Icron USB Ranger 2211 Range Extender
Featured Reviews: Network

Everything from Rocket Launchers to Dancing Clowns are available as a USB peripheral these days. Most of us keep our USB devices within arm's length, but there are times where a little more distance is desirable. That's the case for the average consumer; the commercial or industrial user has a tougher life. They have Rocket Launchers and Dancing Clowns too, but they're the full-sized versions. You can bet the computers which control them are located more than 5 meters away. That's the reason for today's article; what to do when your USB device is 300 feet away from your PC? You find a device like the Icron USB Ranger 2211, and a big spool of Cat 5 Ethernet cable, and you hook it up, no problem! Just so you can be sure that there won't be any problems, Benchmark Reviews put the latest USB extender from Icron Technologies on the test bench. We also look under the hood, and show you the technology that's inside.

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ASUS EA-N66U Wireless-N450 Ethernet Adapter
Featured Reviews: Network

Devout followers of the technology industry may have seen a sneak preview of ASUS' latest dabble in networking hardware back in January when it was announced at CES 2012. Maybe you only read an information starved press release after the event, either way there hasn't been much information regarding the ASUS EA-N66 3-in-1 Dual Band Wireless N450 Ethernet Adapter until now. Benchmark Reviews recently reviewed the ASUS RT-N66U Dual Band Wireless N900 Router and USB-N53 Dual-Band Wireless N300 USB Adapter, and now the EA-N66 3-in-1 Ethernet adapter completes the trio. There are a few Wi-Fi to Ethernet bridges available on the market as well as dedicated Wi-Fi repeaters and Access Points, but never before have all three functions been combined into one device, and never has a piece of networking hardware ever looked so interesting. Speed is the name of the game here, the EA-N66 3-in-1 Dual Band Wireless N Ethernet Adapter has a 10/100/1000 Base-T compliant RJ45 interface and can operate on 2.4GHz and 5GHz wireless N frequencies at speeds up to 450Mb/s.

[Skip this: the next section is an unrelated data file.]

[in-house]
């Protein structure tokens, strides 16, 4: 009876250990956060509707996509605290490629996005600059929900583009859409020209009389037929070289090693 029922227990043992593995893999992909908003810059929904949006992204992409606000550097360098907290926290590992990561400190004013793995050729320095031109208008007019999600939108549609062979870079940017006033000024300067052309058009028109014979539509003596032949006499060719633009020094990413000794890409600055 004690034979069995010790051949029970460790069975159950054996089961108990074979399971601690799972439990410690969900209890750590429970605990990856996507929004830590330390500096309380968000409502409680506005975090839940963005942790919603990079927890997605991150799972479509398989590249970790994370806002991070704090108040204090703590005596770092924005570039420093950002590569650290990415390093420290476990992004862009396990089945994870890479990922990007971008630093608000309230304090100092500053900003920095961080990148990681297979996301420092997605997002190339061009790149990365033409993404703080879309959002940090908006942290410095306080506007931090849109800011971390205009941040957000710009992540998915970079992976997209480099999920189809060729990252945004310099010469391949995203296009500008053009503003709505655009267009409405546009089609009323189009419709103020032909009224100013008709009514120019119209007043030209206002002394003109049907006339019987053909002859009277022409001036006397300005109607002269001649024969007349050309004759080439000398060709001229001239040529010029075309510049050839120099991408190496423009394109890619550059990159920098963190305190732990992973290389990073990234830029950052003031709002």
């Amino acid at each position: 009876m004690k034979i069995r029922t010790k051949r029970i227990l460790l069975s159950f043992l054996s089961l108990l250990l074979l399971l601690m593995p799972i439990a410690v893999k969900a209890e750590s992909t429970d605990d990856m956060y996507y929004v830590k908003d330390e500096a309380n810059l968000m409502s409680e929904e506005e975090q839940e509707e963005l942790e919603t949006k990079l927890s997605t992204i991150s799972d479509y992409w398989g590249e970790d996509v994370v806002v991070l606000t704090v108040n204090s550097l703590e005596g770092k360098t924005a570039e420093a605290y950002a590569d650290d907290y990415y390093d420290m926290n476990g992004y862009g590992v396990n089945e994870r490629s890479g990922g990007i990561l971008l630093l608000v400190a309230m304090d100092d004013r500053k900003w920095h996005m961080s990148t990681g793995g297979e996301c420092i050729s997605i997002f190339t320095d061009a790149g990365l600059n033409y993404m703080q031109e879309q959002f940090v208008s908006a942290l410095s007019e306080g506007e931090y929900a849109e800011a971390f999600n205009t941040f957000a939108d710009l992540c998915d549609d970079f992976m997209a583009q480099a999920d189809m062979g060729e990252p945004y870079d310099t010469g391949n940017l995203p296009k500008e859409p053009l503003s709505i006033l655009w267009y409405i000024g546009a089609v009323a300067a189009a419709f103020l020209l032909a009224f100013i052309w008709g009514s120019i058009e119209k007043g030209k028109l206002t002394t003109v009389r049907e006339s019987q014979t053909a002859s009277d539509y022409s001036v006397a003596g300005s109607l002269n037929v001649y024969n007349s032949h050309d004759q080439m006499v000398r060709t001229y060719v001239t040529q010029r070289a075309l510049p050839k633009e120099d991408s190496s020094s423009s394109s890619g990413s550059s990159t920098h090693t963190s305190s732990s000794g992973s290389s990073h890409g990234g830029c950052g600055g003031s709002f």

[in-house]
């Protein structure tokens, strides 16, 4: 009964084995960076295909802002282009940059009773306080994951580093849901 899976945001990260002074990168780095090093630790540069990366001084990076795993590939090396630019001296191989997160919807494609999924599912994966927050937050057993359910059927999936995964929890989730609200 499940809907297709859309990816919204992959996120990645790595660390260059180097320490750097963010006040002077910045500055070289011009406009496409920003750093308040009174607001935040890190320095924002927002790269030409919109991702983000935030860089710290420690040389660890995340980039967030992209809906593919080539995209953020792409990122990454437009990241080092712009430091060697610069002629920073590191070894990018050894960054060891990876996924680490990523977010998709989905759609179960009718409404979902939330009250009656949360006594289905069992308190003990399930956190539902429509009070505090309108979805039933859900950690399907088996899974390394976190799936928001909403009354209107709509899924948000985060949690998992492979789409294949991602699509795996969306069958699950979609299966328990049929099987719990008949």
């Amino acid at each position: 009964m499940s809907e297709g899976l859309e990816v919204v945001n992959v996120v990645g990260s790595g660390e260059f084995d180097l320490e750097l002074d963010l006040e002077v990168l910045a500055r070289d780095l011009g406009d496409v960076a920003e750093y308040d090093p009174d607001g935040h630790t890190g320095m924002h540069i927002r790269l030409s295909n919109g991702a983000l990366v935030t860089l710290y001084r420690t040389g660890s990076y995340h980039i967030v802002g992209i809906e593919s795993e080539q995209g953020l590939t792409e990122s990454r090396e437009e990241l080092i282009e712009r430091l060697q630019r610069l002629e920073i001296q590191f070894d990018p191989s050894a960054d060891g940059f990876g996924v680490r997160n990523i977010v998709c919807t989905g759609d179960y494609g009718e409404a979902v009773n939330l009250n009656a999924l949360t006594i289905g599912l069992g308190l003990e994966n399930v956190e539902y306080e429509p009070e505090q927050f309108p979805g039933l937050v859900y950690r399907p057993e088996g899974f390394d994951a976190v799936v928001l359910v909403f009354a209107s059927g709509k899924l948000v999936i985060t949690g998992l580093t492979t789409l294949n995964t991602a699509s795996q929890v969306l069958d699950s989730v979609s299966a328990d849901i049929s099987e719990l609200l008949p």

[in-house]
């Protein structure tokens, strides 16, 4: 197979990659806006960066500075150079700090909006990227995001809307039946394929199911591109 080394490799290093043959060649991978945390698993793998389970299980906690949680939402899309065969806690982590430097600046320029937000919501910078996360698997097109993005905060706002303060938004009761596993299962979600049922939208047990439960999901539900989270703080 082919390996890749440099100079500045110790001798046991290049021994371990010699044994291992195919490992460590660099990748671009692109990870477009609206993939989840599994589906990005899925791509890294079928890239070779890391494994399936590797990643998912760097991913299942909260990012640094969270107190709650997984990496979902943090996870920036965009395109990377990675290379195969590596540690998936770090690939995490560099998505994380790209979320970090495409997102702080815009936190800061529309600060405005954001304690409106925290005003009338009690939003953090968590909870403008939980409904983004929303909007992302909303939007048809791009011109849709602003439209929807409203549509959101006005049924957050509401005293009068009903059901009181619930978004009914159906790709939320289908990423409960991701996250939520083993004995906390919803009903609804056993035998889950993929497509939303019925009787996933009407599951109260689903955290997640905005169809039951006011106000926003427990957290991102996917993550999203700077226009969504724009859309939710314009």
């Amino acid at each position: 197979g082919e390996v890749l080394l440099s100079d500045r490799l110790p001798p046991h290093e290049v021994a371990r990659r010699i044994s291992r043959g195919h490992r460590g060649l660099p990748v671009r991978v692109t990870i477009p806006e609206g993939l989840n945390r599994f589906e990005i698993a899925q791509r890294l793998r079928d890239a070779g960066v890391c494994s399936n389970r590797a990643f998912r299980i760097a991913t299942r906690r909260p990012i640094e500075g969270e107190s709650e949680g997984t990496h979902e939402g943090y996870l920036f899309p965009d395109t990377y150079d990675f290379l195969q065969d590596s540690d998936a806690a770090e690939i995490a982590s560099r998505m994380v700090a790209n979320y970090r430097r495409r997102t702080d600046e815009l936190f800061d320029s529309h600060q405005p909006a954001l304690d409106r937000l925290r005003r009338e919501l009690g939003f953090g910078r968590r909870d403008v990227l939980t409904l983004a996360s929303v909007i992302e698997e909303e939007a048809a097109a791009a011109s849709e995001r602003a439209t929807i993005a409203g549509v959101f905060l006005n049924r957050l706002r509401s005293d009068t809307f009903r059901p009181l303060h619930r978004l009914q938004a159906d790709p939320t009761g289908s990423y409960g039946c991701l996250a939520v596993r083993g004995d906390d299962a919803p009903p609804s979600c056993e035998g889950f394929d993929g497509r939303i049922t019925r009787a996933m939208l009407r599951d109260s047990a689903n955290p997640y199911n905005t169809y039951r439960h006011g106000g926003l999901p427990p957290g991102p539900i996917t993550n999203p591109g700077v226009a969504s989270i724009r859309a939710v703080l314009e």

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QNAP TS-879U-RP 10GbE NAS Server
Featured Reviews: Network

There is a glass ceiling in the world of NAS devices, and like all glass ceilings it's not that obvious until you bang your head against it a few times. The standard-issue network interface in the IT world is a one Gigabit Ethernet connection. Convert bits to bytes and you end up with a less impressive sounding 125 MB/s interface. The ceiling comes into play quickly, because even a single 3TB HDD can push 160 MB/s through its SATA 6 Gb/s interface, when it's running hard. I was a little frustrated when I did an extensive review of the QNAP TS-879U-RP Turbo NAS server last month, because I didn't have a network environment that could unleash its full performance. Now that I do, let's take a look at what it takes to get this corporate animal up to full speed.

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ASUS RT-N66U Dual Band Wireless-N900 Gigabit Router
Featured Reviews: Network

Building on the success of the RT-N56 Dual Band WiFi router, ASUS has been hard at work trying to create the next 'next-best' wireless router. Today, Benchmark Reviews brings you the ASUS RT-N66U Dual Band Wireless-N900 Gigabit Router. As you will see in the images that follow, the ASUS RT-N66U certainly looks the part and is different in that way from 99% of routers on offer today. The RT-N66U has three high power external antenna to allow simultaneous 2.4GHz and 5GHz signals to run at up to 450Mb/s concurrently, this allows you to stream HD content to your media devices (5GHz) while you enjoy uninterrupted wireless internet (2.4GHz). On the box ASUS claim that the RT-N66U has "Leading giga-level throughput over 900Mb/s" but as with most claims this doesn't always come true, our testing threw out some good numbers but nowhere near ASUS' claims. The ASUS RT-N66U has two built in USB 2.0 ports that allow you to share printers and USB storage over LAN and WAN, and also allows you to share a 3G/4G internet connection.